Your Family Vet Recommends Extractions: What Should You Expect?
Oral health is a very important factor in a pet’s quality of life, and the more we learn the more it becomes obvious that oral health can affect overall health. You are making a wonderful commitment to your pet’s oral care, and we want you to know what to expect when you come to visit with us! Please be aware that each patient is different and the mouth is a difficult place to predict; however, we will do our best to derive as close of a treatment plan as possible during our initial visit.
Why would my pet need extractions?
Extractions are necessary in cases of severe periodontal disease, unsalvageable tooth fracture, and tooth resorption. Although we prefer to save teeth whenever possible, it is much better to have no tooth than a painful tooth. Our pets do great with missing teeth, and often, they do better when the painful tooth is gone.
Why can’t my veterinarian perform the extractions?
It is important to know that there is no such thing as a “just pulling it” procedure when it comes to a dog or cat’s tooth. Even more so than our own teeth, our pet’s teeth are designed to stay in the mouth under extreme forces (think of a lioness taking down a zebra!). It can be very difficult to extract an animal’s tooth. Human dentists who have been asked to help in animal cases have said “it’s like these teeth are in cement!” Often,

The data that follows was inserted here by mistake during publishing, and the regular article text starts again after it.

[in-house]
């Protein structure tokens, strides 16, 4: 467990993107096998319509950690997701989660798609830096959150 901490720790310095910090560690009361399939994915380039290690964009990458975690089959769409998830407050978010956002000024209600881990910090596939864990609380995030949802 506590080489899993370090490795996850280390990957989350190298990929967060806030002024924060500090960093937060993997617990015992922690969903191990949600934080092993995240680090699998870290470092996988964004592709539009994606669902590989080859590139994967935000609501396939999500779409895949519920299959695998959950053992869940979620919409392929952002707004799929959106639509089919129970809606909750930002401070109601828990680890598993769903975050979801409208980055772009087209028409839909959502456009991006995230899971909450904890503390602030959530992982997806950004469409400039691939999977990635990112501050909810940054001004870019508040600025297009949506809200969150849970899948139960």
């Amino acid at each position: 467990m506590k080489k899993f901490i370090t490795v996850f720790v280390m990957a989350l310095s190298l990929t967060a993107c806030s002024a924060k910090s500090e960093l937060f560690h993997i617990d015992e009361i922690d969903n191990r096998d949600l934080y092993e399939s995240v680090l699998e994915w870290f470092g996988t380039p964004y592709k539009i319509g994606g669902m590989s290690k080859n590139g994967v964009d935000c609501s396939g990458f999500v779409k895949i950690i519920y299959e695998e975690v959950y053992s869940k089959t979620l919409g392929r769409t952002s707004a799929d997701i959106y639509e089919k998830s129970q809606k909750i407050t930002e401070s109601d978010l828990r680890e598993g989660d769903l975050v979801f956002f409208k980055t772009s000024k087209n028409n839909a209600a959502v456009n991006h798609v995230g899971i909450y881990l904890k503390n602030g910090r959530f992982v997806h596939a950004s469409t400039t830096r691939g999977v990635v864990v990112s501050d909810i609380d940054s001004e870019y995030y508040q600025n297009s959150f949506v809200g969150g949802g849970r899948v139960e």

extraction involves major oral surgery and specialized equipment. Complications such as bleeding, jaw fractures and creation of a hole from the mouth to the nose are real possibilities. Your veterinarian has the responsibility of knowing about diabetes, vaccines, spays, allergies, behavior and the list goes on and on.
What do extractions involve?
Depending on the tooth and the disease process, the process to extract a tooth can be variable. Prior to any extraction, a nerve block that lasts between six to eight hours is provided to help minimize oral pain and discomfort. With surgical extractions, we often make incisions in the adjacent gum tissue to create a flap and provide access to the tooth. We often need to remove the bone that overlies each root, section the tooth into individual roots if necessary, and extract each root separately. The alveolus (socket) is flushed to remove any debris and the extraction site is closed with absorbable sutures. In some cases, we can extract a tooth without the need for incisions and bone removal. In these cases, we carefully elevate each root individually and often, close the extraction site with absorbable sutures.
How will my pet do without their teeth?
Most pet owners are concerned that their pet will not be able to eat after a tooth (or teeth) has been extracted. Chances are the pets were not using those painful teeth anyway! In fact, despite a potentially uncomfortable surgery, they will continue to eat even the night of the procedure. Again, the risks associated with extractions depend on the tooth involved. Unlike people, dogs and cats do not experience “dry sockets” and their recovery is quite quick. Aside from temporary oral discomfort and minor bleeding, most procedures go without complications and these patients feel great! I even have one client who is sincerely upset with me as we transformed her quiet, aging, 14 year old Schnauzer into a playful and rambunctious pup!
Learn more about this disease by contacting our Dentistry service at your nearest BluePearl veterinary hospital. Here are our hospital locations.
© BluePearl Veterinary Partners 2012
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